My friend Tyler copied an idea from another blog about his ten must-read books. I figured that I'd get in on the game with a list of my own essential books. I'll try and avoid some of the more obvious ones, as he noted, such as Lord of the Rings and The Golden Compass with some stuff that usually doesn't get enough attention. I can't, however, promise that I'm going to limit it to an arbatrary number. I will limit it to geek-related reading, however. SF, Science, Fantasy, etc.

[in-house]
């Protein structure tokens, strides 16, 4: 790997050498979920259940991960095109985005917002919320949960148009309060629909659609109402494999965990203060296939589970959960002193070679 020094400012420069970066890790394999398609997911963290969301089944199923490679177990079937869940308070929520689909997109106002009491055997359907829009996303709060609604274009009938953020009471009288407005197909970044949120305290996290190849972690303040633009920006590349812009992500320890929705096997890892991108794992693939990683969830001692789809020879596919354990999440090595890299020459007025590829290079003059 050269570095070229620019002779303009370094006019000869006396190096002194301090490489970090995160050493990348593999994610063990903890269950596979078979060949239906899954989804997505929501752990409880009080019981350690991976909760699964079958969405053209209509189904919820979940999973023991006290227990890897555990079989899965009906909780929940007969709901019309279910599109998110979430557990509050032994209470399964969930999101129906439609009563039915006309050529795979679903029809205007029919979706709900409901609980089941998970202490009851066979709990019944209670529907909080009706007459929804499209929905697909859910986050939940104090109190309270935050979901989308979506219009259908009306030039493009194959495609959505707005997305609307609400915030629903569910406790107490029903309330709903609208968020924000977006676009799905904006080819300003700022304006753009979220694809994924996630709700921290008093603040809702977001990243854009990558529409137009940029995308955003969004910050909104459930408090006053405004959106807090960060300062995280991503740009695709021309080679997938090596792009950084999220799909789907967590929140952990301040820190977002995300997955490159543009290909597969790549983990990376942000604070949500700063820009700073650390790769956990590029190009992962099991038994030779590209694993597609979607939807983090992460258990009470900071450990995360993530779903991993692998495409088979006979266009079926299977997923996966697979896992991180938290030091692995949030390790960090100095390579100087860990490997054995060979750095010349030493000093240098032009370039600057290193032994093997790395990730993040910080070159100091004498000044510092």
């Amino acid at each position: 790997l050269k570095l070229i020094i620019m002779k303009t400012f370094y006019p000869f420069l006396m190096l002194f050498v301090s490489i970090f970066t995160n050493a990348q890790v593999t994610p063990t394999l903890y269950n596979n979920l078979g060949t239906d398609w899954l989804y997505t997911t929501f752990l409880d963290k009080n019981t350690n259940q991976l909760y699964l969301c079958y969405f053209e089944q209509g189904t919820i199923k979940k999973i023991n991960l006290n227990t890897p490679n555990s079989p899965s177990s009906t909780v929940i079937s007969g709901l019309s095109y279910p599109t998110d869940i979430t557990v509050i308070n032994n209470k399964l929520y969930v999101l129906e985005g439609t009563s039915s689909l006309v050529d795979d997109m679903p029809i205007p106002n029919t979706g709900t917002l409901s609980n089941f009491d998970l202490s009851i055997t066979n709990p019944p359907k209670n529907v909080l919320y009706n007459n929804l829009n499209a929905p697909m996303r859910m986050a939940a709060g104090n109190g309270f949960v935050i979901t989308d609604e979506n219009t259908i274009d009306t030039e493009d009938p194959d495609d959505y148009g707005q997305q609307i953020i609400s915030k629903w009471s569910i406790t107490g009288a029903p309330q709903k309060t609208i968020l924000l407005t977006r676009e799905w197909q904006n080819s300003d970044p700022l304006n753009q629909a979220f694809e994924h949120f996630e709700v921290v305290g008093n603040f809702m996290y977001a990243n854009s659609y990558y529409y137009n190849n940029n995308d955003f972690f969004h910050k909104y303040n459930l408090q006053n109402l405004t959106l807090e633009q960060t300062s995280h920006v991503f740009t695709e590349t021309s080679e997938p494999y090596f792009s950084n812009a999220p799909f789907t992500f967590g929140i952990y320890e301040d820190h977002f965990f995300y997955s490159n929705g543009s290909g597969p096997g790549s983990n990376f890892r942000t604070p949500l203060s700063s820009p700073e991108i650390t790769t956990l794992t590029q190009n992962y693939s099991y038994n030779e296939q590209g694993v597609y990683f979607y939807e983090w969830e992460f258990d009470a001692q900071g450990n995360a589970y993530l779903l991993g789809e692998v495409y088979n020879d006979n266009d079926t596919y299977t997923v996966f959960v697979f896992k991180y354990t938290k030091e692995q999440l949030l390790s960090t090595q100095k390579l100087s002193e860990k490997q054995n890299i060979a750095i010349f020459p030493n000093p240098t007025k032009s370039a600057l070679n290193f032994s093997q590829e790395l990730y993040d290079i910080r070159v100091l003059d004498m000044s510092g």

The Magicians, Lev Grossman. I read this book late in the summer, and was really impressed with the storyline and direction that it took. While ostensibly a ripoff of Harry Potter and The Chronicles of Narnia, this book explores more realistic feelings of a young man being trained in the art of magic. Wired for War, P.W. Singer. This was an earlier read this year, for which I wrote a review for io9, and had a chance to meet and speak with Mr. Singer. This book is ripe with SF references and potential, looking at the introduction of robotic entities into warfare, and how that effects not only combat, but our military's structure. Jonathan Strange and Mr. Norrell, Susanna Clarke. Suzanne Clarke is possibly one of the best fantasy writers of our generation. JSMR is a stunning book, rich in depth and prose, and is a very deliberate book to get through. It's long, challenging and absolutely fantastic. Men of Tomorrow: Geeks, Gangsters and the Birth of the Comic Book, Gerald Jones. This book is what got me interested in social history, which has then gotten me further interested in the field and writing. This book presents a very interesting chronicle of the comic book industry, linking it to major events throughout US history, and traces the beginnings of the first comic strips to the industry that it is today. Coyote, Allen M. Steele. Coyote was initially published as a series of short stories by Steele in Asimov's Science Fiction, and is a great read on intersteller travel, near future politics (this was born out of the Bush Administration, and while it's interesting, it's not necessarily accurate or really in depth) and the colonization of a world, a sort of parallel with the foundation of the United States. The World Without Us, Alan Weisman. Alan Wesiman askes an interesting question: what would happen if humanity just vanished? He then goes on to say what would happen - infrastructure would collapse and vanish quickly, and this premise was used in the recent film I Am Legend. However, there's a really good part of this that examines our relationship with nature. The Lies of Locke Lamora, Scott Lynch. Scott Lynch's first novel is an absolutely riveting read. Lynch is a master at epic world building, creating a detailed fantasy society that includes the darker elements that most Fantasy series seem to avoid. His followup novel, Red Seas under Red Skies is also well worth reading. The Icarus Hunt, Timothy Zahn. This is an older book by one of my favorite authors, Timothy Zahn. It's fairly light fare, but it's an entertaining space opera novel that holds up well. In the Shadow of the Moon, Francis French and Colin Burgess. With the 40th anniversary of the Lunar Landings, there has been an influx of interest in the history of space travel. The University of Nebraska has been on the ball for a couple years now, with the release of In the Shadow of the Moon, which has no connection to the wonderful documentary of the same title. This book examines the history of space travel, on the behalf of the US and Russia, from Gemini to Apollo 11, covering the territory in fantastic detail. The other books in the series are also wonderful. City of Pearl, Karen Traviss. Karen Traviss's debut novel is the first of a six book series and helps to establish her as one of the best new SF writers of the decade. Her stories take place in a number of well concieved worlds and looks over near-future technology, environmental issues and corporate demands. Oh yeah, and some interesting first contact situations and interstellar warfare. American Gods, Neil Gaiman. What's to say about American Gods that hasn't been said before? Gaiman has put together an incredible story. Altered Carbon, Richard K. Morgan. Richard K. Morgan is another up and coming SF writer who has just burst onto the scene in wonderful fashion with this book, Altered Carbon. Morgan puts together a fantastic futuristic world through the story of a noir-esque mystery. Ringworld, Larry Niven. This is already a classic in the SF world, but I wanted to include it because it doesn't get as much attention as some of the other heavyweights of the genre. Ringworld combines epic science fiction from the best elements and lofty themes of the 1970s with another classic theme of SF, exploration. Soon I Will Be Invincible, Austin Grossman. Austin Grossman's first novel about a group of Superheroes in modern society is a fun, exciting and interesting read. These superheroes are a far cry from those of the classic superheroes that are in the comics: these guys have affairs, problems and a rich comic book-style history behind this world. Fans of Watchmen should enjoy it. The Amazing Adventures of Kavalier and Clay, Michael Chabon. Michael Chabon's Pulitzer Prize winning novel is the story of the creation of Superman, and I would actually recommend reading it along with Men of Tomorrow. It's a wonderful and engaging read. The Science Fiction Hall of Fame, Vol 1, Robert Silverberg. This last book is one that I would recommend above all others. If there was ever a situation in which you could only read one SF book, this is the one that I'd recommend. A collection of superb SF stories from the best minds of the genre, this book is one that is absolutely essential. The stories, writing and authors are all top-notch for their times, and this collection of their best works is easily the best snapshot of the genre that I can think of.